Models accounting for sociodemographic characteristics, household food security status and school as a random effect showed the frequency of eating breakfast together was unrelated to most markers of diet quality among adolescent boys (Table 4) and girls (Table 5) who reported skipping breakfast on two or more days per week. Differences in component HEI-2010 scores by frequency of eating breakfast together were identified only for whole fruit (P=0·02) among boys and refined grains (P=0·001) and empty calories (P=0·008) among girls. Adolescent boys who ate breakfast together with their family one to two times in the past week had poorer scores for whole fruit than their peers who never ate breakfast with their family. For adolescent girls, frequency of eating breakfast together was associated with poorer scores for refined grains but with better scores for empty calories (i.e. consumed less energy from solid fats, alcohol and added sugars).

Table 4 Adolescent boys’ adjusted* Healthy Eating Index 2010 (HEI-2010) scores by past week frequency of eating breakfast together as a family in rural Minnesota, USA, 2012–2014

a,b,cMean values within a row with unlike superscript letters were significantly different (P<0·05).

* The model includes fixed effects for school grade level, race, ethnicity, household structure, free/reduced-price school meal eligibility and household food security status, along with a random effect representing school.

Solid fats, alcohol and added sugars.

Table 5 Adolescent girls’ adjusted* Healthy Eating Index 2010 (HEI-2010) scores by past week frequency of eating breakfast together as a family in rural Minnesota, USA, 2012–2014

a,b,cMean values within a row with unlike superscript letters were significantly different (P<0·05).

* The model includes fixed effects for school grade level, race, ethnicity, household structure, free/reduced-price school meal eligibility and household food security status, along with a random effect representing school.

Solid fats, alcohol and added sugars.

Discussion

The present study described patterns and experiences of eating breakfast together among rural families along with associations between family breakfast frequency and markers of adolescent dietary quality. The results show that family breakfast meals contribute to the shared mealtime experiences of adolescent breakfast skippers and, in line with some previous research, occur most frequently in the homes of adolescents from ethnic/racial minority backgrounds( 10 ). Although the majority of adolescents reported they enjoy eating breakfast together with their family, scheduling difficulties were common and only 22 % of adolescents agreed it was important to eat breakfast together. The purchasing of a family breakfast meal from a fast-food restaurant was reported by nearly a quarter of adolescents who had a family breakfast meal in the past week while the average frequency of helping to prepare food for the breakfast meal was fewer than once per week. Participation in family breakfast meals was unrelated to most markers of dietary quality, suggesting the need for additional research to build a greater understanding of the practice among rural families and behavioural modifications that could be implemented to better support healthy food choices for adolescents who frequently skip eating breakfast.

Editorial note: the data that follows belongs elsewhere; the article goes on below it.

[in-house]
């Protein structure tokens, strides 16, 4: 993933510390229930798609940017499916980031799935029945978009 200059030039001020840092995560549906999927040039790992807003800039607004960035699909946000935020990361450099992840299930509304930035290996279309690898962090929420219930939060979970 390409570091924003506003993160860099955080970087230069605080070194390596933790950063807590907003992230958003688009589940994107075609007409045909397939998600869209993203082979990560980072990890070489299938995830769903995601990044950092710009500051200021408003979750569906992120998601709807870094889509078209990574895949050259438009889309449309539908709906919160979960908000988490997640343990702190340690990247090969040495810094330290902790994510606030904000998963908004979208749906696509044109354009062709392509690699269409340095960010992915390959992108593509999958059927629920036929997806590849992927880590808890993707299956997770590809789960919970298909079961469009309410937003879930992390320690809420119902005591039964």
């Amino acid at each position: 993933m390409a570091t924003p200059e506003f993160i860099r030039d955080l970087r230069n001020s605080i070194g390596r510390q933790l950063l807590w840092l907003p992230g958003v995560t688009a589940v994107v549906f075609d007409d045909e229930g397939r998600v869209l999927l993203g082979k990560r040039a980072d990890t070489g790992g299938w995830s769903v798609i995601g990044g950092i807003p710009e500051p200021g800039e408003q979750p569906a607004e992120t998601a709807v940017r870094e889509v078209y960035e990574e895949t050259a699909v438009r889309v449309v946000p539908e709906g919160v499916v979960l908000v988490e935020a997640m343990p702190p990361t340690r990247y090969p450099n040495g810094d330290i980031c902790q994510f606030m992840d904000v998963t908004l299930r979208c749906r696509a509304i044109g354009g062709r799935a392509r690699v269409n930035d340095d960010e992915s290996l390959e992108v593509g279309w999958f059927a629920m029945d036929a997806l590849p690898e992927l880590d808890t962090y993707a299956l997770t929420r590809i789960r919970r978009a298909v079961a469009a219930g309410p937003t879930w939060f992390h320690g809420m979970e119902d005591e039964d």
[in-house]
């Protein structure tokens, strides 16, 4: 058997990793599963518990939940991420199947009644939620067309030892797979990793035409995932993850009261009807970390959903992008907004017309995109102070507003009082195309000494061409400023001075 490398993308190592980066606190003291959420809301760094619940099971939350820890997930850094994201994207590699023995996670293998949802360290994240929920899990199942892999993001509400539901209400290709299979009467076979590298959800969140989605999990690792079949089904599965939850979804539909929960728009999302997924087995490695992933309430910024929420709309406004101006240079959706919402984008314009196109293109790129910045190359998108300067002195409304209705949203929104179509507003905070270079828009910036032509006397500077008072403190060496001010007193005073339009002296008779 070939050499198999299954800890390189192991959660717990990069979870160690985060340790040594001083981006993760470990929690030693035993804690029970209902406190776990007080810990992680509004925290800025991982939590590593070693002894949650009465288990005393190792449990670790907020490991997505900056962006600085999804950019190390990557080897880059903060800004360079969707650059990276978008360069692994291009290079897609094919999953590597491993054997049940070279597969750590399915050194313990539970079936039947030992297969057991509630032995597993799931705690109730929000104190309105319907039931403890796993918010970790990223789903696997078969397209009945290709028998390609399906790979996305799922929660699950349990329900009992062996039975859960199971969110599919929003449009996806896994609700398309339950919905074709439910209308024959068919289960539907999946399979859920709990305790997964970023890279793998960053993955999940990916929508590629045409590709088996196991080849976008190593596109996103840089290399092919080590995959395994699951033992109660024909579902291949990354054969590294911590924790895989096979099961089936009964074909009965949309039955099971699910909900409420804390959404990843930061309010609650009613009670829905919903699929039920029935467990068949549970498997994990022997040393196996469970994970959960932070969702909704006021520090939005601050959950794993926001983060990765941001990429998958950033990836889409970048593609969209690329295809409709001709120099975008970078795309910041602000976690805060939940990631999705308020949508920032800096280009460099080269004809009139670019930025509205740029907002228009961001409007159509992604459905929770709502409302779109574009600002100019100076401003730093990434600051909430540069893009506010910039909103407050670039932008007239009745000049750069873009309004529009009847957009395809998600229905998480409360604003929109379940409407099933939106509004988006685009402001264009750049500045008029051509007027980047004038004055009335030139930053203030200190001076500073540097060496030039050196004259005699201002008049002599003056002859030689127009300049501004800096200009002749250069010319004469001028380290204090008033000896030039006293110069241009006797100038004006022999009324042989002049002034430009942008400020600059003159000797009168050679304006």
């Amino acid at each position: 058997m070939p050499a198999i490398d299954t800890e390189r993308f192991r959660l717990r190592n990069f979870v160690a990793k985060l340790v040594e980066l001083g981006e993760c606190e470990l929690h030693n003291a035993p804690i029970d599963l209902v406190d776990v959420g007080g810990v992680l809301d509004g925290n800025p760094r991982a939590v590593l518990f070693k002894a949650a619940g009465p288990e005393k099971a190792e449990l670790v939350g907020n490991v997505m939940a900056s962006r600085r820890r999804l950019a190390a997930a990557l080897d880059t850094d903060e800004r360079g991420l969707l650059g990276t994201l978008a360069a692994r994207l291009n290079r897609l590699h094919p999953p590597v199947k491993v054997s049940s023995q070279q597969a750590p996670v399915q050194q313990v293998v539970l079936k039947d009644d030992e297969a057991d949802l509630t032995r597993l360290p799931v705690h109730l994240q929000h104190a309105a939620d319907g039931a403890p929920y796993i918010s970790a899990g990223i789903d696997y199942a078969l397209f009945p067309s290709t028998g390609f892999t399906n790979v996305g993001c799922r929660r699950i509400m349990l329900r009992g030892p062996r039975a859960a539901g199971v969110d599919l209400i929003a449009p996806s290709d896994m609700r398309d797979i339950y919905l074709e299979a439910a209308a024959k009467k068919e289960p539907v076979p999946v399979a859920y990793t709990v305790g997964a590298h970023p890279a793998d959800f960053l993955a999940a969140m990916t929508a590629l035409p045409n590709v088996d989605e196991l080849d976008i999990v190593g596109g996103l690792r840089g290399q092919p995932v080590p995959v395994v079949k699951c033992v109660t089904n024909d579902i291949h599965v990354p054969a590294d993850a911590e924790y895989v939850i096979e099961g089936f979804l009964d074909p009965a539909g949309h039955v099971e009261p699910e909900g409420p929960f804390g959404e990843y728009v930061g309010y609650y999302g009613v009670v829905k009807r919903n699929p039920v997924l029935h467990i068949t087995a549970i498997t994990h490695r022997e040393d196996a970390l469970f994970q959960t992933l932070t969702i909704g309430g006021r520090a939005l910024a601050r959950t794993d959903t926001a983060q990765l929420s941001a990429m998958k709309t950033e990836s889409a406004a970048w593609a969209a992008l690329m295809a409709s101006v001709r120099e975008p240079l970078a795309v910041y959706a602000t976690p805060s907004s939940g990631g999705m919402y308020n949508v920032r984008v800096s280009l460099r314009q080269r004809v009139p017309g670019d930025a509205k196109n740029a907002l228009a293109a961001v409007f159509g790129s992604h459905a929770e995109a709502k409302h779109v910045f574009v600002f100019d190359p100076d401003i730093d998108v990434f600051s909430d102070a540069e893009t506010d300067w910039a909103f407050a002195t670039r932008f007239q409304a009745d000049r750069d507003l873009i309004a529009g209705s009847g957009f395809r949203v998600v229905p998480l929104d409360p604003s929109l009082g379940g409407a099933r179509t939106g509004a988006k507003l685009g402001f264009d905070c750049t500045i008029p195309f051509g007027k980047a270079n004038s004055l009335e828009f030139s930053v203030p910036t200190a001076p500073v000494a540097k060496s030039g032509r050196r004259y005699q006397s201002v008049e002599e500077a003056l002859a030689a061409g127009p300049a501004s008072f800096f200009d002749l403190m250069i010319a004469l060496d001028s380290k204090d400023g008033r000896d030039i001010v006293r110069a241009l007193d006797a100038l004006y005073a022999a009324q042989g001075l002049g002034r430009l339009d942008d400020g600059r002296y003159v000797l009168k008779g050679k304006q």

While only two previous studies in adolescents and one study in younger children have examined associations between family breakfast frequency and markers of dietary quality, all three studies found some evidence that eating breakfast together was related to better nutritional outcomes( 10 , 12 , 13 ). For example, a study among 2793 students in grades 6 to 12 in the Minneapolis–St. Paul metropolitan area of Minnesota showed that family breakfast frequency was associated with higher usual intakes of fruit, whole grains and fibre( 10 ). The absence of a relationship between eating breakfast together as a family and most measures of adolescent dietary intake in the sample for the current study might be explained by methodological differences and, in part, by the unique nature of the sample. Eating breakfast on no more than three days in a school week was an eligibility requirement for participation in Project BreakFAST and not being hungry in the morning was reported as a common barrier( 30 ). Most adolescents who participated in family breakfast meals (73 %) therefore reported a frequency of three or fewer times in the past week, and it is possible that adolescents who participated in family breakfast meals consumed little food at the meals.